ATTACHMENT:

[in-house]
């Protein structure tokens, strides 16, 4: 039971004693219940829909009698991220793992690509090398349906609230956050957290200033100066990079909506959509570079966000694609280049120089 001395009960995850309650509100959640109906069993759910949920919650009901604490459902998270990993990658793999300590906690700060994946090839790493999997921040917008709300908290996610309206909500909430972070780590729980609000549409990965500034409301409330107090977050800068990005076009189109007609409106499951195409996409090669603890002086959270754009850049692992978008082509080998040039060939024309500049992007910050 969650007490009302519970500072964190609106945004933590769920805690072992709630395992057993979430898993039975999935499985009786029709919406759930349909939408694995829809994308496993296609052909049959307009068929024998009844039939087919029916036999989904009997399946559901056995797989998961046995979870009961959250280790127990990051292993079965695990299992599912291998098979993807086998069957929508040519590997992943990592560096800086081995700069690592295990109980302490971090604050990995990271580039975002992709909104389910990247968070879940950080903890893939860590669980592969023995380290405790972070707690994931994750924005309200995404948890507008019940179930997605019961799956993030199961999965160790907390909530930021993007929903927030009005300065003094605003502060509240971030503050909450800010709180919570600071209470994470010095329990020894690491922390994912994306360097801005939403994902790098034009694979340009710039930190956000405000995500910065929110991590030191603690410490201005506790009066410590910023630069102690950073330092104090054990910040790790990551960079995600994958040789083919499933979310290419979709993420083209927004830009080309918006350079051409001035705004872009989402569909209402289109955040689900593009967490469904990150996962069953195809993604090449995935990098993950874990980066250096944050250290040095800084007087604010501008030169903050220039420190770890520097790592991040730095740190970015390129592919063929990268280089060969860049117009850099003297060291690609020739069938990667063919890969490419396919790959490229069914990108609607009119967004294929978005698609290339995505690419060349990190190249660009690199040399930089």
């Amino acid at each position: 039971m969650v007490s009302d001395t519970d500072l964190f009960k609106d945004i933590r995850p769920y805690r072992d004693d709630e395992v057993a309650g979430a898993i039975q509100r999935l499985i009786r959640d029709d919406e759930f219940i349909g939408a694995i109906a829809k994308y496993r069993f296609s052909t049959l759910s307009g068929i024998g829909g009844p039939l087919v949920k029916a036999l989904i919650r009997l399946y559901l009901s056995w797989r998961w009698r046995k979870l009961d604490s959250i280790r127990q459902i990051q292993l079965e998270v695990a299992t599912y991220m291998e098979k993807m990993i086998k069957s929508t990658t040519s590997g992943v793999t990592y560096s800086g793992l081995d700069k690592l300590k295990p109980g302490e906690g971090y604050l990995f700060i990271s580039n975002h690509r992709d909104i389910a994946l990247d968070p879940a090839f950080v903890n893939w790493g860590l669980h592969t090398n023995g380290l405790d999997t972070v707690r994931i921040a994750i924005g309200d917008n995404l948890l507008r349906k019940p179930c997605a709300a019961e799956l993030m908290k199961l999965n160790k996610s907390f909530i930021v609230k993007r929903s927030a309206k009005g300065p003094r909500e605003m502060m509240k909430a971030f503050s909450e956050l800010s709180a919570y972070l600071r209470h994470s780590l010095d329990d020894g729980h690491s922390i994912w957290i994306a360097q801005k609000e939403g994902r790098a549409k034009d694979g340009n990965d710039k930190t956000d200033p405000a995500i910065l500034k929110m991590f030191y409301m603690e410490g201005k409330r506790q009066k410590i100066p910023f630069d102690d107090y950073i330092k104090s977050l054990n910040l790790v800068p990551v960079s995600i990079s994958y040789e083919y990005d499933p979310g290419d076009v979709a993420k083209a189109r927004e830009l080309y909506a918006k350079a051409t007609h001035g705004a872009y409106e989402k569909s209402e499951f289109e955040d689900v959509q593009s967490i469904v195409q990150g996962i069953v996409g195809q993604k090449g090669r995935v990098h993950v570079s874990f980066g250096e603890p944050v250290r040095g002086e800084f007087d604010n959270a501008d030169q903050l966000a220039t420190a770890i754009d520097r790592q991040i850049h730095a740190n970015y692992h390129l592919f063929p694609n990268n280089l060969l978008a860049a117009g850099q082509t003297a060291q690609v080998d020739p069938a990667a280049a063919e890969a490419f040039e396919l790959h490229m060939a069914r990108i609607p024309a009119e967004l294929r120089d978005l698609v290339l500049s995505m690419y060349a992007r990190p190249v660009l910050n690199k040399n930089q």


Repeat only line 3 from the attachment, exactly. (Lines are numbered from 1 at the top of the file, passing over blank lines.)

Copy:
């Amino acid at each position: 039971m969650v007490s009302d001395t519970d500072l964190f009960k609106d945004i933590r995850p769920y805690r072992d004693d709630e395992v057993a309650g979430a898993i039975q509100r999935l499985i009786r959640d029709d919406e759930f219940i349909g939408a694995i109906a829809k994308y496993r069993f296609s052909t049959l759910s307009g068929i024998g829909g009844p039939l087919v949920k029916a036999l989904i919650r009997l399946y559901l009901s056995w797989r998961w009698r046995k979870l009961d604490s959250i280790r127990q459902i990051q292993l079965e998270v695990a299992t599912y991220m291998e098979k993807m990993i086998k069957s929508t990658t040519s590997g992943v793999t990592y560096s800086g793992l081995d700069k690592l300590k295990p109980g302490e906690g971090y604050l990995f700060i990271s580039n975002h690509r992709d909104i389910a994946l990247d968070p879940a090839f950080v903890n893939w790493g860590l669980h592969t090398n023995g380290l405790d999997t972070v707690r994931i921040a994750i924005g309200d917008n995404l948890l507008r349906k019940p179930c997605a709300a019961e799956l993030m908290k199961l999965n160790k996610s907390f909530i930021v609230k993007r929903s927030a309206k009005g300065p003094r909500e605003m502060m509240k909430a971030f503050s909450e956050l800010s709180a919570y972070l600071r209470h994470s780590l010095d329990d020894g729980h690491s922390i994912w957290i994306a360097q801005k609000e939403g994902r790098a549409k034009d694979g340009n990965d710039k930190t956000d200033p405000a995500i910065l500034k929110m991590f030191y409301m603690e410490g201005k409330r506790q009066k410590i100066p910023f630069d102690d107090y950073i330092k104090s977050l054990n910040l790790v800068p990551v960079s995600i990079s994958y040789e083919y990005d499933p979310g290419d076009v979709a993420k083209a189109r927004e830009l080309y909506a918006k350079a051409t007609h001035g705004a872009y409106e989402k569909s209402e499951f289109e955040d689900v959509q593009s967490i469904v195409q990150g996962i069953v996409g195809q993604k090449g090669r995935v990098h993950v570079s874990f980066g250096e603890p944050v250290r040095g002086e800084f007087d604010n959270a501008d030169q903050l966000a220039t420190a770890i754009d520097r790592q991040i850049h730095a740190n970015y692992h390129l592919f063929p694609n990268n280089l060969l978008a860049a117009g850099q082509t003297a060291q690609v080998d020739p069938a990667a280049a063919e890969a490419f040039e396919l790959h490229m060939a069914r990108i609607p024309a009119e967004l294929r120089d978005l698609v290339l500049s995505m690419y060349a992007r990190p190249v660009l910050n690199k040399n930089q």